Detection of segmental aneuploidy and mosaicism in the human preimplantation embryo: technical considerations and limitations

As preimplantation genetic screening technology has evolved, detection of segmental chromosomal imbalances and embryonic mosaicism have become possible and provide answers to technologic challenges for the field.

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Volume 107, Issue 1, Pages 27-31


Nathan R. Treff, Ph.D., T.S. (A.B.B.), Jason M. Franasiak, M.D.


Whole-chromosome aneuploidy screening has become a common practice to improve outcomes and decrease embryonic transfer order in patients undergoing treatment for infertility through in vitro fertilization. Despite implementation of this powerful technology, a significant percentage of euploid embryos fail to result in successful deliveries. As technology has evolved, detection of subchromosomal imbalances and embryonic mosaicism has become possible, and these serve as potential explanations for euploid embryo transfer failures. Cases involving a parent with a balanced translocation provide a unique opportunity to characterize the capabilities and limitations of detecting segmental imbalances with a variety chromosome screening platforms. Adaptation of these methods to de novo imbalances now represent an ongoing challenge in the field of preimplantation genetic screening as additional factors including mosaicism, clinical predictive value, and distinguishing true imbalances from technical artifacts must be more carefully considered.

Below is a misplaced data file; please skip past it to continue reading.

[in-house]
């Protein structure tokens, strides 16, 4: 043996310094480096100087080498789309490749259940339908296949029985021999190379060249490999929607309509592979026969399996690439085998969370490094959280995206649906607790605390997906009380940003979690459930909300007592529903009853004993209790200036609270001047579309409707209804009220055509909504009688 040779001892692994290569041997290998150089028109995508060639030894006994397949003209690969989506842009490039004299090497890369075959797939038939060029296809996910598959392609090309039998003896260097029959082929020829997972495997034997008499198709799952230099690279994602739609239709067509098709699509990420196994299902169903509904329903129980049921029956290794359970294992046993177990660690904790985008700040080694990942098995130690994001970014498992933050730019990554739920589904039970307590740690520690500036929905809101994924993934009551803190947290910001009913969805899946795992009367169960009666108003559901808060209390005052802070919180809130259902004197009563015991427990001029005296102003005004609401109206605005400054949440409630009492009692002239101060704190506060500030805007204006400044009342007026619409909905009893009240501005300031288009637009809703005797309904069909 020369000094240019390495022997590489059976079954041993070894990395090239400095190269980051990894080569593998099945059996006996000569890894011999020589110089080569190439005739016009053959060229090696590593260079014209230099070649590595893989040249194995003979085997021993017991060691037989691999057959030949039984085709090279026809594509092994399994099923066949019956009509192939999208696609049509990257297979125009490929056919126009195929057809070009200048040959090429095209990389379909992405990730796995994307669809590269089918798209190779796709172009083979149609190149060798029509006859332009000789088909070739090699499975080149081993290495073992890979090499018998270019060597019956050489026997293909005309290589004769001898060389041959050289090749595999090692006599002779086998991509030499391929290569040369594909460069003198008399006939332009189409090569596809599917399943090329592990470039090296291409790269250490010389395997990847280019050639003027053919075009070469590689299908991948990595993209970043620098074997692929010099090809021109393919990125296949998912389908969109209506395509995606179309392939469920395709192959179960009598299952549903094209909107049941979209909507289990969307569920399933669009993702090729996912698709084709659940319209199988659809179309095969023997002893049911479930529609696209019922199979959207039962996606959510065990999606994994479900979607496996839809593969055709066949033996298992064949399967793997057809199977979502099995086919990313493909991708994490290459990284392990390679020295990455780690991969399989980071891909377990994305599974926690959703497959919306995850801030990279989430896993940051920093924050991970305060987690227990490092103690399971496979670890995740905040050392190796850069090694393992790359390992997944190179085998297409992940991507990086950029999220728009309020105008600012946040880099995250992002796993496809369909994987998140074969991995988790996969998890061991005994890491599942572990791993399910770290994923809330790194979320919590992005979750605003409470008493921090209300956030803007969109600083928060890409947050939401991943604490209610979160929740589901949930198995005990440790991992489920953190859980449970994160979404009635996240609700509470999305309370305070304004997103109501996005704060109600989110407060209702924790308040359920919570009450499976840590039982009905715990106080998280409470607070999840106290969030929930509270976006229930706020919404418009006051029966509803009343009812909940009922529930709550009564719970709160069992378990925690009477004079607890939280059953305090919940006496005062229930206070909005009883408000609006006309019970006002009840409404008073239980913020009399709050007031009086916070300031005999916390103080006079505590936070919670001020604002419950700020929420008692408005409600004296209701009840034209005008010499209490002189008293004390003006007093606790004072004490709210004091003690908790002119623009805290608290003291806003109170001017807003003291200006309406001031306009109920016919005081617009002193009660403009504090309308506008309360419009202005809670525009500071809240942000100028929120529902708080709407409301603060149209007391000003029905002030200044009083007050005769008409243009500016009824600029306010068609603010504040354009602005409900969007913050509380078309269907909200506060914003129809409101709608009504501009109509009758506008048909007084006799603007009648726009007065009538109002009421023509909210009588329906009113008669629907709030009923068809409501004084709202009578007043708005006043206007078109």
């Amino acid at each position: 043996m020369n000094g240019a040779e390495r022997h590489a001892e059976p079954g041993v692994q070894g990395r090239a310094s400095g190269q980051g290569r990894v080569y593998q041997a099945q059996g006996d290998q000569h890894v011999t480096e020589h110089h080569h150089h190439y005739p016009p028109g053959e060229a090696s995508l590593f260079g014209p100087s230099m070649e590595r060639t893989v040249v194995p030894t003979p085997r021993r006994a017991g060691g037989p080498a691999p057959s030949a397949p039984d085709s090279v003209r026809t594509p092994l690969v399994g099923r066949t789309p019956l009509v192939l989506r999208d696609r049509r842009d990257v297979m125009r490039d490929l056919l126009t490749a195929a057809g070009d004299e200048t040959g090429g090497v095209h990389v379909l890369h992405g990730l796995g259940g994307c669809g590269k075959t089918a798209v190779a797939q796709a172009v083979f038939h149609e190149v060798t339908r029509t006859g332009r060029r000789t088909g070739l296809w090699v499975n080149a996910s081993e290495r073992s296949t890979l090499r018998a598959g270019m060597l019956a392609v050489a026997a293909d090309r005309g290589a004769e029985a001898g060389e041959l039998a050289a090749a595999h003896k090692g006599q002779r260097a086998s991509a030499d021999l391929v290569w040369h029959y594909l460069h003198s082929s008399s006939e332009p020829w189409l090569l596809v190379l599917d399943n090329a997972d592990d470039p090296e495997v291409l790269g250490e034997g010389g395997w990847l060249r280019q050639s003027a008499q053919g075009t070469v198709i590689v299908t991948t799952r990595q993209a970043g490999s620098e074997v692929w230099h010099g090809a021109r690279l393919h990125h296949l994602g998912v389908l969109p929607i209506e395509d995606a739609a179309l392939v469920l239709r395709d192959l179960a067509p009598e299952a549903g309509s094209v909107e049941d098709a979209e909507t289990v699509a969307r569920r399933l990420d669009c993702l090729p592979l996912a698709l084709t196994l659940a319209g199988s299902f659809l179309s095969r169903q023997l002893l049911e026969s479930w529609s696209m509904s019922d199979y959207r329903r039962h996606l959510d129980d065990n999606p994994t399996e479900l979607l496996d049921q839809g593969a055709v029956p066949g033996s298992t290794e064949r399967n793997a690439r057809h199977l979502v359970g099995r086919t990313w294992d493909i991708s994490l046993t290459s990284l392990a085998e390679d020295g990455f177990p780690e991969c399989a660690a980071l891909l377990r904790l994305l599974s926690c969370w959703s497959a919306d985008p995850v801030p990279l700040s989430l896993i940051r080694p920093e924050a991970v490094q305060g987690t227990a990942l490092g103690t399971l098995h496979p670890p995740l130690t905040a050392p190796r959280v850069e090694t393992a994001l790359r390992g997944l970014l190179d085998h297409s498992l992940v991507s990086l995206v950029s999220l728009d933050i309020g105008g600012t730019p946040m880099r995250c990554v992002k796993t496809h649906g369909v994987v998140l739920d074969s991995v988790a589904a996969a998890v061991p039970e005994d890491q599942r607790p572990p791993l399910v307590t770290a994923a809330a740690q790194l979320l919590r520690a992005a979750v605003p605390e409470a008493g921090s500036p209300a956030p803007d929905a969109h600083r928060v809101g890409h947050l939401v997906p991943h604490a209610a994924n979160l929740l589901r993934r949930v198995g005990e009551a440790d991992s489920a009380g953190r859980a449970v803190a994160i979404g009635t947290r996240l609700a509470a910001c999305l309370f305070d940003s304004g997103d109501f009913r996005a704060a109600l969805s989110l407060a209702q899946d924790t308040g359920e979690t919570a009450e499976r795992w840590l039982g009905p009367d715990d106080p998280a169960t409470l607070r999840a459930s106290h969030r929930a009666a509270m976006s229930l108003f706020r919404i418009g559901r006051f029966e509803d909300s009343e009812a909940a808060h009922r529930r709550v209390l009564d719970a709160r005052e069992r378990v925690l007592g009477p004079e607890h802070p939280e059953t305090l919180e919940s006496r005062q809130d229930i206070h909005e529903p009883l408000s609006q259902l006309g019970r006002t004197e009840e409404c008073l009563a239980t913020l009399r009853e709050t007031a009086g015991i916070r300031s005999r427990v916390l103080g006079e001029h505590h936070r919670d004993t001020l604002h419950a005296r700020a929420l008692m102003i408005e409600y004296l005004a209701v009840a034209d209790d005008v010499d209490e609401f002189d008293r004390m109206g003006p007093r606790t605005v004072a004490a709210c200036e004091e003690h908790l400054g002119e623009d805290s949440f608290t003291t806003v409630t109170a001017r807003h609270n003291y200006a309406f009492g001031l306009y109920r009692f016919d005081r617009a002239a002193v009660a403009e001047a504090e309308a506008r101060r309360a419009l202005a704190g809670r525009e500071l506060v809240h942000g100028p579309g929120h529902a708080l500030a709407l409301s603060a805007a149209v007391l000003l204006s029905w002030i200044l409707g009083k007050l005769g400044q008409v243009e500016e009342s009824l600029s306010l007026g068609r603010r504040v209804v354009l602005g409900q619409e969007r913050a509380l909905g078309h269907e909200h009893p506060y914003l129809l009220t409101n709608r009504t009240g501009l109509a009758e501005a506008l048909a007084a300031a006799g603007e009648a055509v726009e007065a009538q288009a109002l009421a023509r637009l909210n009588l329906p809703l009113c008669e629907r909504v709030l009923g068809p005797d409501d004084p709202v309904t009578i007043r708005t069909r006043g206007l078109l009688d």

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Fertility and Sterility

Editorial Office, American Society for Reproductive Medicine

Fertility and Sterility® is an international journal for obstetricians, gynecologists, reproductive endocrinologists, urologists, basic scientists and others who treat and investigate problems of infertility and human reproductive disorders. 


Go to the profile of Steven Young
over 4 years ago

Really enjoyable read. Such a well-focused, concise, but mechanistic description of some limitations and unknowns surrounding embryonic chromosomal testing. 

Go to the profile of Jason Franasiak
over 4 years ago

Thank you so much for your comment. This is certainly an important issue facing the field and there are many groups focused on finding the right answer and the right way to interpret the data.